4 Tax-Smart Ways to Donate More and Pay Less

by Christian Hudspeth, CFP®

As we approach the season of generosity, you may find it heartwarming to know that more than 50% of all US households (and 81% of affluent households) donate to qualified charities of all kinds each year according to CCS Fundraising’s Philanthropic Landscape Report.

Almost all (97%) who donated said their decision to give was because it made a “real or perceived impact of their gift” as a major motivating factor.

But what if I said that many of these generous people – the ones who wrote checks from their bank accounts or gave cash — could have given between 15% to 37% more “impact” at no extra cost to them? Or saved 15% to 37% in taxes without reducing their gift?

That’s right. By using even one of these tax-smart donating strategies, here’s how they – and you — could maximize your giving to charitable causes and minimize your taxes at the same time.

Tax-Smart Giving Strategy #1: Charitable Stockpiling with Cash

Instead of giving a certain amount to your favorite charity each year, what if you “bunched” several years of giving in one tax year? That would allow you to itemize your deductions and save on income taxes compared to just donating and taking the standard deduction.

Let’s say this tax year you paid $10,000 in property taxes, $5,000 in mortgage interest and planned to donate $10,000 to charity. Because that’s a lower amount than the standard deduction of $27,700 in 2023, you’d only be eligible to deduct $6,094 in federal income tax at a 22% tax rate ($27,700 X 22%).

But if you were to instead bunch three years of giving and donated $30,000 on top of the $15,000 you paid in property tax and mortgage interest, that would allow you to claim $45,000 in itemized deductions for a tax savings of $9,900 ($45,000 x 22%).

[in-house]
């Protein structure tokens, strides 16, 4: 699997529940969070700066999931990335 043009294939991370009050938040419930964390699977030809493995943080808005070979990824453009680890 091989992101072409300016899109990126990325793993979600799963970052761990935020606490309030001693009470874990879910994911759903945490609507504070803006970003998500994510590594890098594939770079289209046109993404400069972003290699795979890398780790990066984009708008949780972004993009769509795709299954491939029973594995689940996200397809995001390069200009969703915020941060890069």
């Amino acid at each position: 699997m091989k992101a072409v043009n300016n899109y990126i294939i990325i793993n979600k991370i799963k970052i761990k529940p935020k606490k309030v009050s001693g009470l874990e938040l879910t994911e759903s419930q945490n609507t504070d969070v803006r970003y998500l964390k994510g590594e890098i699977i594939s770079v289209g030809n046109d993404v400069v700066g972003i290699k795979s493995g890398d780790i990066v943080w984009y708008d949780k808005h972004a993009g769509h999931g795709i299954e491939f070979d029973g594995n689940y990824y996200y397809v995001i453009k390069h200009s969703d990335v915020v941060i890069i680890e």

That’s about $3,800 more in tax savings in a single tax year, and three times more going to your charity of choice now rather than later. A win-win.

Tax-Smart Giving Strategy #2: Donate Appreciated Stock and Other Securities

Donating stock shares — especially appreciated shares that you’ve owned for a while – can sometimes be even better than giving cash because you can give without having to sell shares and triggering capital gains tax.

For example, let’s say you worked for XYZ Corp and the company gave you $25,000 in XYZ stock awards over the years. By the time you left the company your shares tripled in worth to $75,000.

You want to give back to society. Assuming you pay a 15% tax on your $50,000 capital gain, you could sell your shares, pay $7,500 in capital gains tax, and donate the remaining $67,500 in cash proceeds to receive an itemize deduction for that amount.

Or, you could instead donate your shares directly to a charity that accept securities. That would allow you to give all $75,000 (10% more) to a qualified charity while also receiving an itemized tax deduction for $75,000.*

This strategy is not limited to just stock shares. It works for shares of mutual funds and ETFs as well.

*Up to 30% of your adjusted gross income if they’re long-term securities, or 60% of your AGI for short-term securities. If the donation is larger than those percentages, you can carry forward the deduction for up to five more years.

Tax-Smart Giving Strategy #3: Donating Appreciated Stock to a Donor Advised Fund (DAF)

This option allows you to bunch several years of giving, donate appreciated shares of stocks/ETFs/and mutual funds, and gives you the flexibility to distribute your gifts to many charities over time.